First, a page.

PHOENIX — It’s getting hard to find new ways to describe Zach Wheeler’s postseason dominance, but what he did for the Phillies on Saturday night in Game 5 of the NLCS might be the most important thing he’s done to this point in your career.
The Phillies used their bullpen for 26 outs in Games 3 and 4, both losses in Arizona. If Wheeler had gone five innings in Game 5, if he had lacked command, the Phillies would have been in a compromised position, potentially going home needing to win two straight to avoid elimination.
Craig Kimbrel is out after striking out 45 batters over the last two nights. So was Orion Kerkering, after playing back-to-back nights for the first time in his life. Jose Alvarado was available, but the Phillies really wanted to stay away from him because it would be the third straight day and the first appearance covered two innings.
Wheeler didn’t go five innings. He did not lack command. He struck out seven without giving up a run until his final frame. He struck out eight. He walked alone. He entered having allowed the fewest baserunners per inning of any pitcher in MLB playoff history, and that hasn’t changed.
Wheeler has 10 starts in the playoffs. His opponents hit .164/.211/.256. That’s 232 appearances by Wheeler, making some of baseball’s best players the equivalent of a pitcher.
The Phillies needed him more than ever on Saturday night, and he answered the call again in a 6-1 victory that put them up 3-2 in the NLCS.
“You could tell there was a lot of weight on his shoulders today, but every time that happens, he seems to step up for us and throw well,” catcher JT Realmuto said.
“You could see him from one pitch, he was trying to attack the strike zone. He was focused all day in his pregame routine, our pitchers’ meeting, he was locked in. A lot of times, Colella in the pitchers meetings, it’s like, “Is he even listening to us right now?”
“He was more interested in how do we attack that guy, how do we get him out the second time. He was engaged.’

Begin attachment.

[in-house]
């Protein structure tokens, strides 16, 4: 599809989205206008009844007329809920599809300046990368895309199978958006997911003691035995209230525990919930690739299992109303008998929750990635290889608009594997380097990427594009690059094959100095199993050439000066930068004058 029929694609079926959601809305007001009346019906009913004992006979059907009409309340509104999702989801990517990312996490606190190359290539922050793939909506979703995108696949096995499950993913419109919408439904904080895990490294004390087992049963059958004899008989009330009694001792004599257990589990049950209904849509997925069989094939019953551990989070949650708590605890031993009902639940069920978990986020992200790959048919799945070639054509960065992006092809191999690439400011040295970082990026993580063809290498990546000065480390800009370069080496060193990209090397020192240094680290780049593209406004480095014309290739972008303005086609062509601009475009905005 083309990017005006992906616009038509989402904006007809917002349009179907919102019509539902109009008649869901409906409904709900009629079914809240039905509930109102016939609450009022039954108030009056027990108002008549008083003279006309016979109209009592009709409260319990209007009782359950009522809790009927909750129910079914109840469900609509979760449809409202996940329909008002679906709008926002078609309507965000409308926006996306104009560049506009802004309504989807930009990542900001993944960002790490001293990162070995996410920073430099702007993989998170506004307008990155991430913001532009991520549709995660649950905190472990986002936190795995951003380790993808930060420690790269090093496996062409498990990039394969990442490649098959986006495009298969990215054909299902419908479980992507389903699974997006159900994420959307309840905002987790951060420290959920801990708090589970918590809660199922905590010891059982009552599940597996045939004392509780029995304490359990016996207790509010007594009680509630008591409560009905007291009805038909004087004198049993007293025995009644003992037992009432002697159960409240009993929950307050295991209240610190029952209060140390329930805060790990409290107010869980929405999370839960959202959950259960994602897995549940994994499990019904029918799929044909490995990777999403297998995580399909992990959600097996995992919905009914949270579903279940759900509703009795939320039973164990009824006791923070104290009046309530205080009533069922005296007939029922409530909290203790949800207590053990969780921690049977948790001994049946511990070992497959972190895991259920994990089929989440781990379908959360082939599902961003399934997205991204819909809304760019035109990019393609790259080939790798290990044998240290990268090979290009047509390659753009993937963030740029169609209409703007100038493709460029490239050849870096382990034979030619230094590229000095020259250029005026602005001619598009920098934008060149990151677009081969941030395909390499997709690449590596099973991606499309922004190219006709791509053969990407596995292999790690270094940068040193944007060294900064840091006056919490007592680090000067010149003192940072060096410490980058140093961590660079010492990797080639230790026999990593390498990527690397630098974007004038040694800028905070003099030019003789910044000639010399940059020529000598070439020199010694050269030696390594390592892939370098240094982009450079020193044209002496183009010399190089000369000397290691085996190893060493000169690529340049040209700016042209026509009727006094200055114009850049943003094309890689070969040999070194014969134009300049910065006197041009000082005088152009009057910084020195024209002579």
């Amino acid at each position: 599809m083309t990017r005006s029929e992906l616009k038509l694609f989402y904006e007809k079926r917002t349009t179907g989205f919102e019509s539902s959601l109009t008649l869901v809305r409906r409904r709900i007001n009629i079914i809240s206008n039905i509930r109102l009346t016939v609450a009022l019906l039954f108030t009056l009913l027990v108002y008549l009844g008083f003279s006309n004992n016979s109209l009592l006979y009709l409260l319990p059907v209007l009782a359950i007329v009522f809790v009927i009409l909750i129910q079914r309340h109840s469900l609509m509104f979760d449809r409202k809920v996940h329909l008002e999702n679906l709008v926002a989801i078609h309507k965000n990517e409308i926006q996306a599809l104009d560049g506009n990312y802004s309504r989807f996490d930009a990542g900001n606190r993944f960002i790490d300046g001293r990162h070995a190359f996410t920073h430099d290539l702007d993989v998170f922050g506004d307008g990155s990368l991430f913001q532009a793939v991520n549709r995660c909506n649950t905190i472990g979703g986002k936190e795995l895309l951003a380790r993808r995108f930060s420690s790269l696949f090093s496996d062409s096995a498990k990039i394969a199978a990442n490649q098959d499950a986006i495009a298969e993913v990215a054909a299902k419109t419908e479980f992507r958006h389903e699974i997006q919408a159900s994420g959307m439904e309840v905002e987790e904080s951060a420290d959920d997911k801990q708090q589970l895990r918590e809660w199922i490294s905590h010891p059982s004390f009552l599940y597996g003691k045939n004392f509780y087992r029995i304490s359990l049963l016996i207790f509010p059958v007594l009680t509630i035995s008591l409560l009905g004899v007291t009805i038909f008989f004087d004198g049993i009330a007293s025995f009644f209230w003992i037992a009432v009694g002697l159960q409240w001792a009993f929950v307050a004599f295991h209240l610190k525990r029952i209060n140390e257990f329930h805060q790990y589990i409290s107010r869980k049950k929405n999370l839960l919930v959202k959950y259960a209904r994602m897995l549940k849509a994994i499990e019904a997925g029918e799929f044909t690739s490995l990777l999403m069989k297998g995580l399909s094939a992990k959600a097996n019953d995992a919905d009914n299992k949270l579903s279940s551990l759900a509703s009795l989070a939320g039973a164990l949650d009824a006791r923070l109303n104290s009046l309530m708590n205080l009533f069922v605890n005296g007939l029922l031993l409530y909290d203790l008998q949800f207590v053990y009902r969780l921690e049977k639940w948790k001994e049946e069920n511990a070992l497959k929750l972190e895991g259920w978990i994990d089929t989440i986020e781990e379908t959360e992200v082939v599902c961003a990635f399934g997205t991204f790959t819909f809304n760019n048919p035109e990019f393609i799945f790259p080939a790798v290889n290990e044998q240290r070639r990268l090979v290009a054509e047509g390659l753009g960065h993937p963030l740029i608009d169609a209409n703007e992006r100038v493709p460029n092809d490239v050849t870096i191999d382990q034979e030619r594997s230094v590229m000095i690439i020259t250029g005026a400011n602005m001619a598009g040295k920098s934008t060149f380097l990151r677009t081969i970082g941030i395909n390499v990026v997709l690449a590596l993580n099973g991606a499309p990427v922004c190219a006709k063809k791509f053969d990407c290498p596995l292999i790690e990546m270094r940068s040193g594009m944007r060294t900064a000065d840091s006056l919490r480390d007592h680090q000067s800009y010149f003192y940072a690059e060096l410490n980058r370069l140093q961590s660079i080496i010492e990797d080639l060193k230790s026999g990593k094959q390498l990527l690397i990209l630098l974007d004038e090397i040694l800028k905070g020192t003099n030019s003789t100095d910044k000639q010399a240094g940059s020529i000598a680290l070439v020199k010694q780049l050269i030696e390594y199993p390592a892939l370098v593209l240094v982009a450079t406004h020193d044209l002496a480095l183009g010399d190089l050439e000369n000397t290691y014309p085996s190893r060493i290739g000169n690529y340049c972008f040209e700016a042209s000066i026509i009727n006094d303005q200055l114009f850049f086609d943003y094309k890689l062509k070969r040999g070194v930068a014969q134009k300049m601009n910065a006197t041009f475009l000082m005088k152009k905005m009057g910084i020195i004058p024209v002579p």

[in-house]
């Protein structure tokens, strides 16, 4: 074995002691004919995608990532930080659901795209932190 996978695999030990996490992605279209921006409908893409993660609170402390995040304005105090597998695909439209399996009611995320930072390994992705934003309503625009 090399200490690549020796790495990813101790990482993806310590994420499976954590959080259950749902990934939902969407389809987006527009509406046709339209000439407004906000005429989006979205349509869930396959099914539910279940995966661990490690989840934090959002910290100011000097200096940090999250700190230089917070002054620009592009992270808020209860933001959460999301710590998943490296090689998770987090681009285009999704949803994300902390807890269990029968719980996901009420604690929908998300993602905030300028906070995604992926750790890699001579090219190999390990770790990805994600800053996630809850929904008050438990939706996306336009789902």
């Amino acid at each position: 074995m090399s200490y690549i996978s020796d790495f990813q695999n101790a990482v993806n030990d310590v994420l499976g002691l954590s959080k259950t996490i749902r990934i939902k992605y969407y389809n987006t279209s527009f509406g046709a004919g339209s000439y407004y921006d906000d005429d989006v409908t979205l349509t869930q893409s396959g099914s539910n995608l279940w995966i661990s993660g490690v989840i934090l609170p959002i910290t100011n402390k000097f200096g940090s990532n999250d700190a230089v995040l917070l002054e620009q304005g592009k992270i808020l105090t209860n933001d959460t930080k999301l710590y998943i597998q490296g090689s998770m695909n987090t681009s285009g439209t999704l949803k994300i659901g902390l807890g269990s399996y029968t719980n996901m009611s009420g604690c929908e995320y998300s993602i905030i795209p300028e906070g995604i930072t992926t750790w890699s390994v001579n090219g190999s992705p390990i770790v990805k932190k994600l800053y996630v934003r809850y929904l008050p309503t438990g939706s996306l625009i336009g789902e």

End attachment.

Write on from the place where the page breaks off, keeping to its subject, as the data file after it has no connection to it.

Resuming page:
The only pitcher with a playoff ERA, WHIP and strikeout rate that matches Wheeler’s in as many innings is Bob Gibson. Seriously.
Phyllis wouldn’t be here without him. They wouldn’t be in the 2022 World Series without him. Wheeler passed Gerrit Cole, who signed for nearly three times as much money in the same offseason. The Cy Young winners this year could be Cole and Spencer Strider or Zac Gallen. When you consider not only Wheeler’s production, but the timing of it, he might be the best pitcher in Major League Baseball right now.
“I told him after the game, I was like, ‘You’re one of the best pitchers I’ve ever played with, man,'” Bryce Harper said. “I’ve played with a lot of good players and he’s easily in the top three.
“He just has complete confidence in his ability to throw any pitch in any count. He is not afraid. As a baseball player watching this, you’re watching just an incredible moment every time he goes out there.
“That’s why he’s here. That’s why he gets to do this every fifth day. I just love seeing him do it. It’s incredible what he does.”
The NLCS now moves back to Philadelphia for Game 6 on Monday night and Game 7 (if necessary) on Tuesday. Aaron Nola will pitch Game 6. Ranger Suarez will start Game 7. Suarez spent Saturday night in the bullpen and would have been used had the game been closer or Wheeler’s night shorter.
Add that to the list of reasons why Wheeler’s start was so important. That’s at least one less inning for Suarez’s arm and one less look from the Diamondbacks’ lineup at a pitcher they might see again.
“With the state our bullpen was in and what they’ve been through the last few days, the Wheels set out to go deep in the game,” Realmuto said.
“It was great to steal some momentum from those guys. We saw how they reacted after we beat them two games at home, they came back and punched us right in the mouth. It’s exciting to be back home, but we have to put on our work hats. They’re going to come to play, so hopefully the crowd can get behind us and lift us up even more.”